Often an author’s joy at selling a manuscript turns into despair when an over-zealous editor at a publishing house rips that manuscript into unrecognizable shreds. Publishers might refuse to publish a book because it is too controversial, doesn’t fit the house’s list, or simply because [they think] it won’t sell. With self-publishing, the author has much greater control over the contents, design, and appearance, as well as where the book is marketed and distributed.

It’s all up to you…

Having looked at traditional publishing versus self-publishing, ask yourself some tough questions about what is best for you, your intentions, and your manuscript. Are you willing to play the waiting game in order to earn a large advance from a traditional publisher? Or is control of your manuscript and a quick turnaround more important?

The good news is that the available tools—POD, the internet, and online booksellers—are leveling the playing field between traditionally published and self-published books. Authors now have more options.

Remember, a document that’s free of spelling and grammatical errors is far more likely to catch the attention of a publishing house editor—or satisfy the customers for your self-published book. Submit your draft to one of our book editors today to ensure that your document is error free. Proof it until it’s right and error free, before you print.

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Book Publishing Industry has steady Growth

A recent study in August 2011 shows steady growth in the modern U.S. publishing industry — capturing its size, scope, revenue and rapid strategic expansion across multiplatform content and sales distribution channels. Spanning 2008-2010, BookStats offers data and analysis of the total industry and the individual Trade, K-12 School, Higher Education, Professional and Scholarly markets. Produced jointly by the Association of American Publishers and the Book Industry Study Group, its highlights include:

Overall U.S. publishing revenues are growing — Publishers’ net sales revenue has grown annually; 2010’s $27.94 Billion is a 5.6% increase over 2008.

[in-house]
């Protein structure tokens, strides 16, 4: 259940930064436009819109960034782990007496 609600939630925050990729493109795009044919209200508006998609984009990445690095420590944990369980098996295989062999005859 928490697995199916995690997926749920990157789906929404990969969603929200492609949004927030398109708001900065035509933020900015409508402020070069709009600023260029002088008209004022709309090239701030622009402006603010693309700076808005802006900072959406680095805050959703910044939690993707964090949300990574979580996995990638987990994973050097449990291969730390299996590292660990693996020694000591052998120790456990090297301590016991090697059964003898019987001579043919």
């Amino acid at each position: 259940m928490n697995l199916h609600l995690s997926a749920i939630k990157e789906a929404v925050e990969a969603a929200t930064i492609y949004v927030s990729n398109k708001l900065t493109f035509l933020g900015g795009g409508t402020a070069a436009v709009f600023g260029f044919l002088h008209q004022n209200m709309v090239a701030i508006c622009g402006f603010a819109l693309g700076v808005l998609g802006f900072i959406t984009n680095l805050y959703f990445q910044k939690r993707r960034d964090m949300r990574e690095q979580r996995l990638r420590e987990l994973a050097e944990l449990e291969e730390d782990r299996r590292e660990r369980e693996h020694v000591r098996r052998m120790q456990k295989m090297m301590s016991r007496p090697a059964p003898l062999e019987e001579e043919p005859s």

Overall U.S. publishing unit sales are up as well — Publishers’ 2.57 Billion net units sold in 2010 represent a 4.1% increase since 2008.

Americans, young and old, are reading actively in all print and digital formats — 2010 total net sales revenue in the consumer-focused Trade market is $13.94 Billion, increasing 5.8% since 2008 (and excluding 2011’s e-book sales surge). Both Adult Fiction and Juvenile (non-fiction and fiction) have seen consistent annual gains.

Education publishing holds steady and, in some segments, shows solid growth — Higher Education’s $4.5 Billion net sales revenue for 2010 represents a significant 23.1% increase over 2008. K-12 School, the industry’s second largest category by net sales dollar volume, reached $5.5 Billion revenue in 2010.

Professional and Scholarly publishing shows gains — The Professional market’s $3.7 Billion net sales revenue was +6.3% over 2008. Scholarly publishing experienced 4.7% growth since 2008, with $191 Million net sales revenue for 2010.

“This study indicates that the publishing industry is healthy and growing during a time of unprecedented change.”

Resource and

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Book Cover Designs

The cover for your book is a very important selling tool. You can have a great story to tell, but if the cover fails to draw attention, the book will not sell. All large book publishers and distributors look for an attractive cover and book title. Good designs are what make buyers reach for the product.


publishing books First Choice— (Black & White)
Instantpublisher.com book publishers have four choices to make in cover design. The first, a black and white design printed on white cover stock. This can include grayscale images on both the front and back cover. Covers are to be uploaded separately to your library. [ JPG, TIFF and PDF files may be emailed as well after placing your order with the order number.] *Cover specs are set to 1/8″ larger than your actual book size to incorporate bleeds with .5″ margins for text. Photoshop templates are available.

publishing booksSecond Choice— (Stock Full Color)
Stock full color cover designs is the second choice offered by Instantpublisher.com and can be personalized with your wording and the selected typestyles. If you chose this selection on your order, you will be given a screen during the order process to complete the information you want imprinted and the cover design you selected. Back cover text and images can be added for a flat fee of $20 for initial set up.

publishing booksThird Choice— (Customer Full-Color)